Many experts are accelerating their forecasts for when our economy will return to normal.
According to Moody Analytics and CNN, our country is 88% back to its pre-pandemic economy with states like Idaho and South Dakota having economies performing better than before COVID-19 hit.
“We are certainly in the right place to have a speedy and quick reopening and recovery,” said Elise Gould, a senior economist at the Economic Policy Institute.
If you think back to last year, we heard a lot about letters and how they were to predict our economic recovery from the pandemic, the U, the V, the K-shaped recoveries.
It's the K recovery and its widening disparity between the haves and have-nots that is the reason why things might get better faster than some had expected as it gives a portion of the population more money to stimulate the economy’s growth.
In January of last year, prior to COVID-19, the U.S. savings rate, or money stashed after bills and spending, was 7.9%, according to the U.S. Bureau of Economic Analysis.
When COVID-19 hit in March, that number rose to 12.6%, and then by a month later, in April when lockdowns began, that number rocketed to 32.2% as spending decreased by 12.6%.
“We did decide that we would save more, that we’d be more cautious about optional spending,” said Denise King.
King and her husband, Darrell Beauford, were two of those people. They were not remiss to the immense hardships so many in the country were facing. The unemployment rate rose from 3.5% to nearly 14.8% in a matter of two months, but the couple figured if they could put some money away as an emergency fund, something they had never had before, they would.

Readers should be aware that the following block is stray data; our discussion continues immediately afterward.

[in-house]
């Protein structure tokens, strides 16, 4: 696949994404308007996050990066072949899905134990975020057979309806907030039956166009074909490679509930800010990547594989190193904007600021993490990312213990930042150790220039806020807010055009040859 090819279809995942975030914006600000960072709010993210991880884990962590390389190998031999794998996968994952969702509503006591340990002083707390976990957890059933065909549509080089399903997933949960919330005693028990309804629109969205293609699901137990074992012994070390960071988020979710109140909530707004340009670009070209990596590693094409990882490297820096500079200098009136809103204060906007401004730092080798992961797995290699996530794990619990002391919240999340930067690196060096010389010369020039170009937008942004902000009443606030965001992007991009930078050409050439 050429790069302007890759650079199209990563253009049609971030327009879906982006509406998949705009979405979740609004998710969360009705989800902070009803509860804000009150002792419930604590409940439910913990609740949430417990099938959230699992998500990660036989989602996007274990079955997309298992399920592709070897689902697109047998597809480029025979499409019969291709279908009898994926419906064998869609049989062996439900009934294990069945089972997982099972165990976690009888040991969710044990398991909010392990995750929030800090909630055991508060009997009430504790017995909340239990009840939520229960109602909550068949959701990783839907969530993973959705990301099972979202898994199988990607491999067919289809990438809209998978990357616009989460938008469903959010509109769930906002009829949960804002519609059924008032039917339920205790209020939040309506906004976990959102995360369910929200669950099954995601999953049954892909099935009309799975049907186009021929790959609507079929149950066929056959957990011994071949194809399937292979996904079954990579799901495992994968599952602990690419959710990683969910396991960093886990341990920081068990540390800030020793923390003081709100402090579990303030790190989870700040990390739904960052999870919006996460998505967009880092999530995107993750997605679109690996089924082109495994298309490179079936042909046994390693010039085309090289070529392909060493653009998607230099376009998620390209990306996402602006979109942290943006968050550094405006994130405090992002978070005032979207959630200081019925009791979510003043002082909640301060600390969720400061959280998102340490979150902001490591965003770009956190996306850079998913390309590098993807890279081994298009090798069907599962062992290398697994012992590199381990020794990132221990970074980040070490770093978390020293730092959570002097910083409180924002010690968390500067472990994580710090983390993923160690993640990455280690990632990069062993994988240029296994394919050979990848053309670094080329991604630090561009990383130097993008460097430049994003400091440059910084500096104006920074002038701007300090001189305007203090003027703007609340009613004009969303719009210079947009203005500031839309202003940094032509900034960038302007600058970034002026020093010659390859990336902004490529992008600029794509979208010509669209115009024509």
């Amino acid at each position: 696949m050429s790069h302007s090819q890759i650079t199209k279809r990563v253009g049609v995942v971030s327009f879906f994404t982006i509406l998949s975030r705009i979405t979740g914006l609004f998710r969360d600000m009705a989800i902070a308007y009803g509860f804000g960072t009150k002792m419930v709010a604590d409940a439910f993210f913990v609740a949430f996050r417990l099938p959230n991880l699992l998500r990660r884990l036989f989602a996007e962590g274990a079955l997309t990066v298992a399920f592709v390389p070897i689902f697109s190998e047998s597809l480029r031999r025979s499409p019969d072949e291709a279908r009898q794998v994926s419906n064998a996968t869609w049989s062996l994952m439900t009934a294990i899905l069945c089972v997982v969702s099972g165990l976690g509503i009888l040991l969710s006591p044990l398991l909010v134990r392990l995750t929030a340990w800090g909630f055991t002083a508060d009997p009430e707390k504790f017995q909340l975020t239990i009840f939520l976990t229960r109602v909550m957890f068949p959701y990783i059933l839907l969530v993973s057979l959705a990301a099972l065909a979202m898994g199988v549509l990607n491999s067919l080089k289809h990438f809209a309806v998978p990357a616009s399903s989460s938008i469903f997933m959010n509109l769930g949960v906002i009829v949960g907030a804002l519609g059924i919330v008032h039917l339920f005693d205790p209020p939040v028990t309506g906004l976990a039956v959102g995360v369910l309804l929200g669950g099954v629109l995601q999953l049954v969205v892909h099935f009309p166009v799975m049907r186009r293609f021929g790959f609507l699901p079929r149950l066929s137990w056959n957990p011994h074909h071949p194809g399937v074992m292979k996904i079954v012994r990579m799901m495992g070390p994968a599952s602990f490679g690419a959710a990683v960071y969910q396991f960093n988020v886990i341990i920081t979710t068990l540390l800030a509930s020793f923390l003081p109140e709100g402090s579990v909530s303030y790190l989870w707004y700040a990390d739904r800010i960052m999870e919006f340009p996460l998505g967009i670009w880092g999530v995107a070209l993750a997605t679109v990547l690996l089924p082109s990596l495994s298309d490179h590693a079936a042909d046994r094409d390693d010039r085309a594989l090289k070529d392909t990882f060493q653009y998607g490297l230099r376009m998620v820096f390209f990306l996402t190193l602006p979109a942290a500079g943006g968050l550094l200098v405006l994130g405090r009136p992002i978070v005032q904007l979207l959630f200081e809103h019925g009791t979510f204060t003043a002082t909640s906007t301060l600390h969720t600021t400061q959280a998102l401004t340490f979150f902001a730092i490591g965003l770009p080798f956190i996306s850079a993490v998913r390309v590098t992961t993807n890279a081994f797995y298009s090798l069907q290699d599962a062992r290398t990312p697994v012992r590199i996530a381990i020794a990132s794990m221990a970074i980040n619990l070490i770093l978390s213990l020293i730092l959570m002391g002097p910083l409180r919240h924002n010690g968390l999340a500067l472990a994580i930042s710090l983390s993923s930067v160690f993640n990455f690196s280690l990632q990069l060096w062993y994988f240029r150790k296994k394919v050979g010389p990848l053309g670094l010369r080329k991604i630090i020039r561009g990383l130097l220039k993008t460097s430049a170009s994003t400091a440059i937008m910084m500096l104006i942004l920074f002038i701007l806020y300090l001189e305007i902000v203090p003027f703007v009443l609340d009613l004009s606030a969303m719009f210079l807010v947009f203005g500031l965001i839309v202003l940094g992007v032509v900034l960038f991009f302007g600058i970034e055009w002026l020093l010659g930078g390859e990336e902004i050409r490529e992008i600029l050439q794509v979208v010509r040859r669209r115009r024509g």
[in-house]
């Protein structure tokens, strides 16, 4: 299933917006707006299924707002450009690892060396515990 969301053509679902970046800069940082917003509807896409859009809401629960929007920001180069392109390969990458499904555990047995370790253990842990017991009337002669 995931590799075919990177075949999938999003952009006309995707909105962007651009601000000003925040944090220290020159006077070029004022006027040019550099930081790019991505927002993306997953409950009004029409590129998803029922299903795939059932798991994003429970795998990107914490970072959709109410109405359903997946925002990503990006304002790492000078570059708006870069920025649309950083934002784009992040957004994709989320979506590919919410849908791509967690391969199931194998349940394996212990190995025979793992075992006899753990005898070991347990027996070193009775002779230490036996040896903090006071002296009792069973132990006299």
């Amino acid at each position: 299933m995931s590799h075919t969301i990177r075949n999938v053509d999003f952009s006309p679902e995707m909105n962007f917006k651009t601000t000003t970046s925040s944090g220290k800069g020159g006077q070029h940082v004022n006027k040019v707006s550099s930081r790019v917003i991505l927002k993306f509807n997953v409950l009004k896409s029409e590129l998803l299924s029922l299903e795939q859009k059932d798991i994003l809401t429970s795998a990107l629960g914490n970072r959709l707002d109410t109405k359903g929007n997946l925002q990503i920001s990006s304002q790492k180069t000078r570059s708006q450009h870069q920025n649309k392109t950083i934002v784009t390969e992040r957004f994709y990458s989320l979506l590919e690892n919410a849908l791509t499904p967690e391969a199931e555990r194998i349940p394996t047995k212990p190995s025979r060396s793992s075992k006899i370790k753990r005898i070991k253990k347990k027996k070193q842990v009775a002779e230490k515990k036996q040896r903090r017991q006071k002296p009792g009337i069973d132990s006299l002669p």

Over the course of the next 12 months, King and Beauford were able to save $30,000 while donating more than $5,000 to charities benefiting those who were less fortunate.
“When people are left out of the discussion or not invited to the table about economic recovery or putting in the resources, you do get concerned that some people will be left in the dust,” said King.
But not only did savings rise, but debt also plummeted. According to a recent study by WalletHub, Americans were able to pay off $80 billion in credit card debt in 2020 and more than $56 billion in the first quarter of 2021.
The result is spending lots more as the country finally begins to shift its focus to something that resembles a post-pandemic norm.
“Fiscal spending has been key to being able to speed up this recovery,” said Gould. “So, by my calculations, if we continue to go on the track that we’ve been going month after month, we’ll see that we will actually be able to get down to 3.5% unemployment by the end of 2022.”
According to Gould, the continued stimulus packages from Congress have been game-changers as they have provided continuous relief to people and businesses, rather than temporary relief from a one-time payment.
The more people spend, she says, the more businesses make, the more they can rehire staff, and the more those so-called “have-nots” can feel some relief.